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The red-bricked Georgian building in the midst of the 45-acre (18.2-hectare) Independence National Historical Park is one of the most recognizable historical landmarks in the nation, emblematic of the culmination of a series of epoch-making events that led to the birth of an independent America. The place where both the Declaration of Independence (1776) and the Constitution of the United States (1787) were signed, the Independence Hall has come to be synonymous with the the ideas of freedom and democracy that the declaration is hinged on, and stands tall on Philadelphia's historic Chestnut Street, flanked by side wings and a steeple. Constructed between 1732 and 1753, the famed Independence Hall was the brainchild of Andrew Hamilton and Edmund Woolley, and also served as the meeting place for the Second Continental Congress and the Constitutional Convention. The iconic Liberty Bell is located right around the corner, although its original home was Independence Hall's bell tower.
The National Constitution Center is dedicated to the research and education of the United States Constitution among the masses. This museum curates an unrivaled collection of exhibits, relics and multimedia displays that offer an avid glimpse into the country's rich heritage. Explore their interactive exhibitions, view the replica of the Emancipation Proclamation and acquaint yourself with the American War of Independence. Play make-believe by recording your voice while reading the Presidential Oath of Office and rub shoulders with 42 bronze statues of the pioneers of the constitution. Visitors can also admire model government buildings and photographs of Pulitzer award recipients, print their own news and play a game of trivia. This complex is also home to the Annenberg Center for Education and Outreach.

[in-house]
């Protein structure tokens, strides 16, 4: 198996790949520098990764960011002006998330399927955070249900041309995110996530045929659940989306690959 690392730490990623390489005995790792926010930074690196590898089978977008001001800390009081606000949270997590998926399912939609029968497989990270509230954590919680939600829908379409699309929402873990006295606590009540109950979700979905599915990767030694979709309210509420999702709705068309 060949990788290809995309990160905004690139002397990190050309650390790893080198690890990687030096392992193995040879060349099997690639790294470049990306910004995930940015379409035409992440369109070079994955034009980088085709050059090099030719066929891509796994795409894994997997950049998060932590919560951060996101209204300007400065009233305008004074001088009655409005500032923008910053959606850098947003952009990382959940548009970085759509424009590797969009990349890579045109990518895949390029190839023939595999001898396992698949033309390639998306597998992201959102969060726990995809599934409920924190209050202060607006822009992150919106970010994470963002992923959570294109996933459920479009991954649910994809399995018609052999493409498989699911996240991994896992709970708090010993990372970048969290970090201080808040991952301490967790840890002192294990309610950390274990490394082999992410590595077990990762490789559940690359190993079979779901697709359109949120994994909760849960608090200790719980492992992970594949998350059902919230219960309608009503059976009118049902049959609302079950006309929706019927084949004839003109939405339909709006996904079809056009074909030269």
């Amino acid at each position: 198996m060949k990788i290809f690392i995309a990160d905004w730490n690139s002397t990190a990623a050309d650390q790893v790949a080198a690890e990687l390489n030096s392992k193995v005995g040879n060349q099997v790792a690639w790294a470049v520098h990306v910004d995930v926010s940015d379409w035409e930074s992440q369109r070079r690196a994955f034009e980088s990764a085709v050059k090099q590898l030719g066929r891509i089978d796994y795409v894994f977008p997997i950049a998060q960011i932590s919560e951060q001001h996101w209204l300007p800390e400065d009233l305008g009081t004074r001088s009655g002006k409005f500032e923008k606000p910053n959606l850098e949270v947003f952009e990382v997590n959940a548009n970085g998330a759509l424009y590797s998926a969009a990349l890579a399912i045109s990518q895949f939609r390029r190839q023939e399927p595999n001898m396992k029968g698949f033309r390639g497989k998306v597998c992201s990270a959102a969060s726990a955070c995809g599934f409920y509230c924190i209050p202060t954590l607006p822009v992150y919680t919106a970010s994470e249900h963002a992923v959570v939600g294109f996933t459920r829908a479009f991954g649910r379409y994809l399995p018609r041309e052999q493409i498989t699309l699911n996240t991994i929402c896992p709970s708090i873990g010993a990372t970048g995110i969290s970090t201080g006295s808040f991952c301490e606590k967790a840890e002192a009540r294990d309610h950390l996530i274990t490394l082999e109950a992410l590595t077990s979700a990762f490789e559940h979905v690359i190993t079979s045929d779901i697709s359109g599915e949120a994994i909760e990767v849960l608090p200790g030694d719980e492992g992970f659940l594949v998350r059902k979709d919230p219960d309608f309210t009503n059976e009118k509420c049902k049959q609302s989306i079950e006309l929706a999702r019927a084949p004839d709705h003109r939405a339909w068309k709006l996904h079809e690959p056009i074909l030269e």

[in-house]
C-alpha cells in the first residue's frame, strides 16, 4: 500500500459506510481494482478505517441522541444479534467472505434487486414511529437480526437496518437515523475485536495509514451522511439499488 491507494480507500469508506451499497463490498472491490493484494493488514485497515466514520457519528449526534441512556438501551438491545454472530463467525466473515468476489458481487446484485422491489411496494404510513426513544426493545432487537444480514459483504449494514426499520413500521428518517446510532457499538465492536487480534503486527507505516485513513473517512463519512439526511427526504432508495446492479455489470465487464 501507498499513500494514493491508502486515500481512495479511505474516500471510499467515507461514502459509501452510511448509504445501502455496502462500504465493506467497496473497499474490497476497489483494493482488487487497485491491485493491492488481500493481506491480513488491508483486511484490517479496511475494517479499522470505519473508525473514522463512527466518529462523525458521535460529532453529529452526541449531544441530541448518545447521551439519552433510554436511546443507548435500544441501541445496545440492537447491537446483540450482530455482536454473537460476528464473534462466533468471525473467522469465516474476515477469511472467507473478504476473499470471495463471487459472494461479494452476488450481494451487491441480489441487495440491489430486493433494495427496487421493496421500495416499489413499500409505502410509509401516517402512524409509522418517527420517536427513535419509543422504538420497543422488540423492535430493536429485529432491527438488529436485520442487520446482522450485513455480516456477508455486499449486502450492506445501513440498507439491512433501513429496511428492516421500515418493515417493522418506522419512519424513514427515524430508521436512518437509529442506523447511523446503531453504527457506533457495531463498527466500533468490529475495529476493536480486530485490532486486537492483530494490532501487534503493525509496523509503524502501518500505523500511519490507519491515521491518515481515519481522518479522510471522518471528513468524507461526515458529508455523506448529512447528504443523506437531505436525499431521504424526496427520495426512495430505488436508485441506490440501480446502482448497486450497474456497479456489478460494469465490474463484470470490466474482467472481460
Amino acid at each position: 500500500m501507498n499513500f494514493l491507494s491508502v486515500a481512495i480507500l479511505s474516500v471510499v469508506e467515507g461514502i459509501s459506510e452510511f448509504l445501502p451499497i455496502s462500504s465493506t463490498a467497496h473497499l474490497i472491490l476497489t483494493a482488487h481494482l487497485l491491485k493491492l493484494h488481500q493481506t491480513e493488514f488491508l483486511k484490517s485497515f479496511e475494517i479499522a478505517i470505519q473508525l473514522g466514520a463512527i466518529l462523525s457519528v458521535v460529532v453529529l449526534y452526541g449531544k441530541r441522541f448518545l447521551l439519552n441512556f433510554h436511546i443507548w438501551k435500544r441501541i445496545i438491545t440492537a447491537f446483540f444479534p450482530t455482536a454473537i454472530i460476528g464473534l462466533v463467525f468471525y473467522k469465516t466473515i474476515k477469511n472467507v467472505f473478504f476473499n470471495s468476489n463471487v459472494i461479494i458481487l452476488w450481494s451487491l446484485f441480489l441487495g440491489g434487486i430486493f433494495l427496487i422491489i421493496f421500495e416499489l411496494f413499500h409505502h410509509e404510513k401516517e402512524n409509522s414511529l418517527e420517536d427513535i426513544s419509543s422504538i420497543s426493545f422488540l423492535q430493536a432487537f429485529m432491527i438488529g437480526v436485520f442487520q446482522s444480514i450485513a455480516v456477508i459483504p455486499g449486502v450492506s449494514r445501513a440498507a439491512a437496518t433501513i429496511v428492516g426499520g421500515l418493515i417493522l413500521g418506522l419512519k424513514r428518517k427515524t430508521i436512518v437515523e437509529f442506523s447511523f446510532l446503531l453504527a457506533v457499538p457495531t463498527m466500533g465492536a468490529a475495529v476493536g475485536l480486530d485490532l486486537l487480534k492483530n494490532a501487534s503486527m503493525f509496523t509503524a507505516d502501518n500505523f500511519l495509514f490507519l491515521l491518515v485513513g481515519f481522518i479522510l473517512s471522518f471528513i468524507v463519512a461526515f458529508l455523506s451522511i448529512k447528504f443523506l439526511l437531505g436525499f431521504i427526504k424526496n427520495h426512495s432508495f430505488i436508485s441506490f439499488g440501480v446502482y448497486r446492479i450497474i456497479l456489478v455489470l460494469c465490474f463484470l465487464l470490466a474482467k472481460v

These chambers are where the Congress of the fledgling United States held sessions until relocating to Washington, D.C. in 1801. The Bill of Rights ratification and the inaugurations of George Washington and John Adams occurred within these walls. Mahogany desks and studded leather chairs fill the first floor meeting room. The carpeting is a reproduction of the one used in the early 1790s. Upstairs, 28 of the 32 chairs and the Secretary's desk are authentic. Impressive images in the hall include the 19th-century fresco of an eagle holding an olive branch, signifying peace, and the oval sunburst design commemorating the thirteen original states with thirteen stars.
Guild halls were as important in the young America as they had been in Europe. Carpenter's Hall stands as a tribute to the hands that built America. This historic locale is appropriately situated amongst the many other historical sites in the area, since none of them would be there if it were not for the tradition of American workmanship. It's a simple, well-made structure. Books and souvenirs relating to American history and architecture are stocked as well as postcards and related children's playthings.
The legend of how Betsy Ross created the first American flag may lack proper historical evidence, but it remains an integral part of early American history. Her house offers insight into Colonial life. Betsy Ross mainly used this abode to rent rooms to travelers and wayfarers. According to the Philadelphia Historic Society, more people visit the Ross house than any other historical attraction. The house is located in Old City adjacent to many shopping and eating destinations.
Though William Penn left the Anglican Church to become a Quaker, he practiced religious tolerance. The Anglicans built this 1727-44 beautiful structure, based on Christopher Wren's designs in London. There are still services on Sundays and holy days, plus architectural tours. George Washington's seat is marked by a plaque. The Christ Church burial ground, the final resting place of Benjamin Franklin and his family, is at the corner of 5th and Arch Streets.